A bridge in London has a bale of straw suspended over the river Thames as a measure to warn those travelling under it that the headroom under the bridge has been reduced.
While straw is in short supply in many places due to weather-related challenges in the tillage harvest this year, the City Bridge Foundation is lucky enough to be able to source its straw from a farm in Essex.
The City Bridge Foundation incorporated a straw bale as a measure to warn those travelling beneath the Millennium Bridge that the distance between the water and the bridge had changed, in what they called an “ancient tradition”.
If the City Bridge Foundation did not do this, it would be in violation of article 36.2 of the Port of London Thames Byelaws 2012.
According to the byelaw: “When the headroom of an arch or span of a bridge is reduced from its usual limits but that arch or span is not closed to navigation, the person in control of the bridge must suspend from the centre of that arch or span by day a bundle of straw large enough to be conspicuous and by night a white light.”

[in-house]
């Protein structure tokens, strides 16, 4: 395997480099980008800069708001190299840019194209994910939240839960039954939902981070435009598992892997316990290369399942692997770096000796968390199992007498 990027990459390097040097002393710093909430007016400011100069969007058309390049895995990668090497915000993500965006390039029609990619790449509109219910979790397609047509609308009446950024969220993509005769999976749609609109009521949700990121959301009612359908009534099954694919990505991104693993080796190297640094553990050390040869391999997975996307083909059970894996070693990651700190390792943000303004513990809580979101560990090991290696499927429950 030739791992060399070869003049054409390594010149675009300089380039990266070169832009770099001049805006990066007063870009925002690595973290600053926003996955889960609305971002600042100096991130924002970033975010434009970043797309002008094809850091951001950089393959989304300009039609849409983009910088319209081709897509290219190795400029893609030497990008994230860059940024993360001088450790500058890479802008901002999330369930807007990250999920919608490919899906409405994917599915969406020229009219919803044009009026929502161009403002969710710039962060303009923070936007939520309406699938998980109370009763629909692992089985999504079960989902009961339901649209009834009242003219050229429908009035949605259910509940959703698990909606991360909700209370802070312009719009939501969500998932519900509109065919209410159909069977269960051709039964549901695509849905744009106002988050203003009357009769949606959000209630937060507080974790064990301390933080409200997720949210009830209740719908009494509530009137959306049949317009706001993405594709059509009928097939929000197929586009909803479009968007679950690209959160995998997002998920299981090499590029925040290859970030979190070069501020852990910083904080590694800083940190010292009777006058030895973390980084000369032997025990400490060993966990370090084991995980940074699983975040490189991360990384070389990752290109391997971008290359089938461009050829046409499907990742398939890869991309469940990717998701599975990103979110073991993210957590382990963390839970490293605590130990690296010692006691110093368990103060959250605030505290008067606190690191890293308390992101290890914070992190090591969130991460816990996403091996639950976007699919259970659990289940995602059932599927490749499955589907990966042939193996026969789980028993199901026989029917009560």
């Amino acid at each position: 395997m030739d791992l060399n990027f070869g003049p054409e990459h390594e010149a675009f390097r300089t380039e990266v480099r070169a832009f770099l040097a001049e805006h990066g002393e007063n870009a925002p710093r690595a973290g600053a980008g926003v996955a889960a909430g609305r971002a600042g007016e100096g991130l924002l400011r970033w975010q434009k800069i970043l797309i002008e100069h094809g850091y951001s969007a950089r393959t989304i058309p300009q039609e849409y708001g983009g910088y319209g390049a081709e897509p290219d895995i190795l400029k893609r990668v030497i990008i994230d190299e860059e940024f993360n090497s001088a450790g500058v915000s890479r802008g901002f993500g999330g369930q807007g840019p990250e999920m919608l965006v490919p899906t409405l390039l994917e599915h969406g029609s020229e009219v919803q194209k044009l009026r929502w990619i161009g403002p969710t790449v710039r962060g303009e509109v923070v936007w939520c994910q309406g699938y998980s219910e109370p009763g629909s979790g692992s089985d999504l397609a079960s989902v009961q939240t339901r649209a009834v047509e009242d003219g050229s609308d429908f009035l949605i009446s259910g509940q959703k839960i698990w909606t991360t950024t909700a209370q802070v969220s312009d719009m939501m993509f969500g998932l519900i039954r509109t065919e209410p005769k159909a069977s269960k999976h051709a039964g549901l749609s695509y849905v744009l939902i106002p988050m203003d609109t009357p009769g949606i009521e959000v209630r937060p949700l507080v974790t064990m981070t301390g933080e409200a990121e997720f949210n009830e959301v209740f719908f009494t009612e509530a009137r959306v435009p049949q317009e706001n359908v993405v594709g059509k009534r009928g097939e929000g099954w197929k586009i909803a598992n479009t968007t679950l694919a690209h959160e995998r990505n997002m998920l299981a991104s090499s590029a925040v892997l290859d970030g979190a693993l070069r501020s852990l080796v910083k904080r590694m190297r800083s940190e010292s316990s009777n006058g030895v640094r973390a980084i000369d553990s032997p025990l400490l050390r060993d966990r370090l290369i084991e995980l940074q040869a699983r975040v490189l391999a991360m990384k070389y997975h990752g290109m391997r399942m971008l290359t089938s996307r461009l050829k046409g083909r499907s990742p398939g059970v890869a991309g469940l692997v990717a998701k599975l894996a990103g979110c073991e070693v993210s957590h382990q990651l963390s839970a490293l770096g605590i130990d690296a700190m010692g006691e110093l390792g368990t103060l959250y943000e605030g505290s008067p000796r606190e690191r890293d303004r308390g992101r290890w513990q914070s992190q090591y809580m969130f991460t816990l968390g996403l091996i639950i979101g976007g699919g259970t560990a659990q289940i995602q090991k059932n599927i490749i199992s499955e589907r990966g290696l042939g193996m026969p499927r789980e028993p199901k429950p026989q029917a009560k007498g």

According to City of London Councillor for Bishopsgate, Benjamin Murphy, a layer of membrane needs to be replaced on the bridge, which “will also be cleaned up during the closure”.
The membrane separates the bridge’s steel structure from its aluminium bridge deck; and as a result of the work being done on it, the headroom under the bridge will be reduced.
The bridge, which opened on June 10, 2000, was the the first new pedestrian bridge to be built across the Thames for over a century.
It is set to reopen on November 5 at the latest, resuming the link between the City of London at St Paul’s Cathedral with the Tate Modern Gallery at Bankside.